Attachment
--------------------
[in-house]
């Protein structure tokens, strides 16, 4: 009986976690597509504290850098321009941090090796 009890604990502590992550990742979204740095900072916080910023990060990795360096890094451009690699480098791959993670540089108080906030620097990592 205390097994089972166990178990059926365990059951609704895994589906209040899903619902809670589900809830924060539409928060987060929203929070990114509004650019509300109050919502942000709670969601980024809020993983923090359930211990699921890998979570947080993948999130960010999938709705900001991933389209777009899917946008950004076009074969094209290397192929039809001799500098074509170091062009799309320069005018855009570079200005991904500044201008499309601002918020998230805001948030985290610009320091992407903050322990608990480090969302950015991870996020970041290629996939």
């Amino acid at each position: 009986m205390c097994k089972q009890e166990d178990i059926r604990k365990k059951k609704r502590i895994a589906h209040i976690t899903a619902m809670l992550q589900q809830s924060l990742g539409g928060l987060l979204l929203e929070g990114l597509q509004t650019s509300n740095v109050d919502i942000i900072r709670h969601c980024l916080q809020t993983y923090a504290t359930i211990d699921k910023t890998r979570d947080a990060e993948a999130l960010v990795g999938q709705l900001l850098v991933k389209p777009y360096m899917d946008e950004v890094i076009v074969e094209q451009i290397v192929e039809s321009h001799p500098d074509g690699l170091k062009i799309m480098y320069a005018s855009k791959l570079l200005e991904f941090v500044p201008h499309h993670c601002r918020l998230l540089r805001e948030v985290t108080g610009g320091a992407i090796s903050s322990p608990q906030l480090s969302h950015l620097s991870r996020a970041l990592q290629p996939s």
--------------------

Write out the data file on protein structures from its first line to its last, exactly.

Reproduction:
[in-house]
């Protein structure tokens, strides 16, 4: 009986976690597509504290850098321009941090090796 009890604990502590992550990742979204740095900072916080910023990060990795360096890094451009690699480098791959993670540089108080906030620097990592 205390097994089972166990178990059926365990059951609704895994589906209040899903619902809670589900809830924060539409928060987060929203929070990114509004650019509300109050919502942000709670969601980024809020993983923090359930211990699921890998979570947080993948999130960010999938709705900001991933389209777009899917946008950004076009074969094209290397192929039809001799500098074509170091062009799309320069005018855009570079200005991904500044201008499309601002918020998230805001948030985290610009320091992407903050322990608990480090969302950015991870996020970041290629996939």
């Amino acid at each position: 009986m205390c097994k089972q009890e166990d178990i059926r604990k365990k059951k609704r502590i895994a589906h209040i976690t899903a619902m809670l992550q589900q809830s924060l990742g539409g928060l987060l979204l929203e929070g990114l597509q509004t650019s509300n740095v109050d919502i942000i900072r709670h969601c980024l916080q809020t993983y923090a504290t359930i211990d699921k910023t890998r979570d947080a990060e993948a999130l960010v990795g999938q709705l900001l850098v991933k389209p777009y360096m899917d946008e950004v890094i076009v074969e094209q451009i290397v192929e039809s321009h001799p500098d074509g690699l170091k062009i799309m480098y320069a005018s855009k791959l570079l200005e991904f941090v500044p201008h499309h993670c601002r918020l998230l540089r805001e948030v985290t108080g610009g320091a992407i090796s903050s322990p608990q906030l480090s969302h950015l620097s991870r996020a970041l990592q290629p996939s």